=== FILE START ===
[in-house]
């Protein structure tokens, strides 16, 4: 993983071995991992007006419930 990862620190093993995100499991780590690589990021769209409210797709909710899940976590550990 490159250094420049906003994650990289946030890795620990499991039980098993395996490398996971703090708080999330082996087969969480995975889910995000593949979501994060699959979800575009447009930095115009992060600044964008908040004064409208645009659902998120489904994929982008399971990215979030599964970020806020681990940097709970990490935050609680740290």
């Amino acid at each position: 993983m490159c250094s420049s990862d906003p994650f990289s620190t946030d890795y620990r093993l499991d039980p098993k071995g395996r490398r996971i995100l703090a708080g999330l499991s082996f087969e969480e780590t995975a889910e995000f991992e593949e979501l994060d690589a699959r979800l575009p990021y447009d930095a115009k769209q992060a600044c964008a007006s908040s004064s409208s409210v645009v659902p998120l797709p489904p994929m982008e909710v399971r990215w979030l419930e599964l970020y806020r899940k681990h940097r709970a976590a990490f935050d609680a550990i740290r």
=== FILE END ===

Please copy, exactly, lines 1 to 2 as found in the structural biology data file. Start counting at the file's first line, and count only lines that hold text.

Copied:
[in-house]
């Protein structure tokens, strides 16, 4: 993983071995991992007006419930 990862620190093993995100499991780590690589990021769209409210797709909710899940976590550990 490159250094420049906003994650990289946030890795620990499991039980098993395996490398996971703090708080999330082996087969969480995975889910995000593949979501994060699959979800575009447009930095115009992060600044964008908040004064409208645009659902998120489904994929982008399971990215979030599964970020806020681990940097709970990490935050609680740290």